Sewage Sludge in the News

November 23, 2011

  • Sewage Plant Closed for Violations Sparks Local Conflict: The sewage composting facility in Lamont, California that was recently closed by unanimous vote of the County Board of Supervisors after two brothers working at the plant died from inhaling a fatal concentration of hydrogen sulfide, is the subject of conflict in Kern County. The plant employed more than 130 people, who now expect to be laid off within weeks. Some 60 of them protested in front of the County of Kern Administrative Center on Tuesday. County Supervisor Karen Goh helped organize a job fair for the workers that took place at the same time as the protest. Organizers estimate that more than 100 people came to that event, which featured 18 agencies offering employment, housing and food. Meanwhile, a hearing to stay the closure of the plant, operated by the Lamont Public Utility District, was postponed to next Tuesday (Bakersfield Californian, 11/22).
  • Two Indiana Towns Fined for Spreading Too Much Arsenic-Heavy Sludge: Albany, Indiana has already paid a civil penalty, and Union City is facing one, both for problems with their methods of dealing with sewage sludge. Union City has allegedly been spreading so much sludge on soil that it exceeded the towns’ arsenic concentration limits of 75 milligrams per kilogram. Albany allegedly failed to submit monthly reports about how much treated wastewater it was releasing into the Mississinewa River (a tributary of the Wabash River in the Mississippi River watershed) (Muncie Star Press, 11/20).
  • Proposed Sewage Sludge Composting Plant Runs into Legal and Financial DifficultiesAccording to the Desert Dispatch (11/16), ”Nursery Products plans to build an 80-acre facility that, once constructed, will accept 400,000 tons of waste product per year — half biosolids, or treated human waste, and half green waste, such as tree trimmings and grass clippings.” It would accept sewage from the city of Barstow, California. The Center for Biological Diversity (CBD) and (the plant would be built near Hinkley) have been involved in a successful lawsuit against Nursery Products for six years, but Nursery Products has asked for an extension on the next payment due CBD. “We haven’t made money in six years,” said Chris Seney, Nursery Products director of operations. “Six years ago we started plans for this facility and we won’t make money until we start operations.”  But apparently the company ”doesn’t foresee any financial issue once [they] can start building.” The facility would “be the largest open-air compost facility in the state.”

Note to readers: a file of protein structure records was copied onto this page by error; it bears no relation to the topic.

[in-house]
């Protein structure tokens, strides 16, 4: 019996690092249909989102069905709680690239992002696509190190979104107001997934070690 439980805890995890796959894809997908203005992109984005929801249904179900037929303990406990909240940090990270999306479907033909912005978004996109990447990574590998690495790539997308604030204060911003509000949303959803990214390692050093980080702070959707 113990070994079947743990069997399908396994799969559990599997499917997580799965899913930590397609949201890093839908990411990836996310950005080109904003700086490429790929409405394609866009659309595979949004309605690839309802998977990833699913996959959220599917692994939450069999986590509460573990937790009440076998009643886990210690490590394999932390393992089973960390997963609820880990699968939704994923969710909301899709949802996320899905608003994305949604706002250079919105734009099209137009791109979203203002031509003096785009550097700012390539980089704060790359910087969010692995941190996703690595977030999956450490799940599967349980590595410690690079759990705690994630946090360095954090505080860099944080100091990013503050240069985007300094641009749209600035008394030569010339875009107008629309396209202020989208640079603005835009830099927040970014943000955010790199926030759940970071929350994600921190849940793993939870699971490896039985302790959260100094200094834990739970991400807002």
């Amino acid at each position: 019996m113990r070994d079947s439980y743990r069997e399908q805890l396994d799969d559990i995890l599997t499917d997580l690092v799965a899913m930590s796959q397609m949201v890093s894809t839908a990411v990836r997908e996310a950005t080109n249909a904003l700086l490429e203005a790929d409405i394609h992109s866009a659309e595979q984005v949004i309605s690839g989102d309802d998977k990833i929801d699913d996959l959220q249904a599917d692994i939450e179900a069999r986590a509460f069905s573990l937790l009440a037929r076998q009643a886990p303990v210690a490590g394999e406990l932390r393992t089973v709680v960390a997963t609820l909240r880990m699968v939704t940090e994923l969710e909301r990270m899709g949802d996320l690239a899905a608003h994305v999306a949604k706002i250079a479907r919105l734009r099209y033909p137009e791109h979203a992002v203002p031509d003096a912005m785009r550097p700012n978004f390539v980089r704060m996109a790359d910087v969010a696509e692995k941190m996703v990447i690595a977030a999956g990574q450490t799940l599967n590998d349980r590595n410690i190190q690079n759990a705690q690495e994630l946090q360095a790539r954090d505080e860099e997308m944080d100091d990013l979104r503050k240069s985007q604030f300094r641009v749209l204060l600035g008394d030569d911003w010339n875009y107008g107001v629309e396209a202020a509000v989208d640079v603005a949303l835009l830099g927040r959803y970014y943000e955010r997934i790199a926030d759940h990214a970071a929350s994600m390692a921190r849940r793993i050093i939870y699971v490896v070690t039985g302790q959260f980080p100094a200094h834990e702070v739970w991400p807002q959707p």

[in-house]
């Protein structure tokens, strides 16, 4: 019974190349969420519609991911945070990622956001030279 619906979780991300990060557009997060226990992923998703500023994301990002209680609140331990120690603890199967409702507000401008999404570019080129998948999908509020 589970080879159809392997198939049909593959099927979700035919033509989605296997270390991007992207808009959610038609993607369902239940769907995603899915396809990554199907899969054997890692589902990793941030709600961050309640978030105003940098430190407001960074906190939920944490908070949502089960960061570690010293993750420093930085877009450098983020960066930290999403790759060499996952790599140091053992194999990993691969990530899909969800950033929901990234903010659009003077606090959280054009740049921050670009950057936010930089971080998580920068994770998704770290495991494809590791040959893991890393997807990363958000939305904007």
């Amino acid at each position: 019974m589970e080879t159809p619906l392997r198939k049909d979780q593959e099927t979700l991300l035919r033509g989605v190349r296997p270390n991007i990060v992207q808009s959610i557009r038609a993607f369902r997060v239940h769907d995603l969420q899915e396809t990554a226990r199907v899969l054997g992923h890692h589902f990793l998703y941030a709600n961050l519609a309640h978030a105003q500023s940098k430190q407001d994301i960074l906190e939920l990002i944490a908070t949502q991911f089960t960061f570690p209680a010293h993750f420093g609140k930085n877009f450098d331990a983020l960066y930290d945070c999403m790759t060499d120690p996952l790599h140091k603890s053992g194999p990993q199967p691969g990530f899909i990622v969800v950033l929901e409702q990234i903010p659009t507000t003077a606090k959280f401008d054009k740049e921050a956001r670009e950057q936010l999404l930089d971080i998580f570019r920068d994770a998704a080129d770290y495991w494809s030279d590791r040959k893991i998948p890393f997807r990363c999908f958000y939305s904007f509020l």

• “Even the Cleanest Wastewater Contributes to More ‘Super Bacteria’, Study Finds”: “A new University of Minnesota study reveals that treated municipal wastewater — even wastewater treated by the highest-quality treatment technology — can result in significant quantities of antibiotic-resistant bacteria, often referred to as ‘super bacteria,’ in surface waters” (Science Daily, 11/14).

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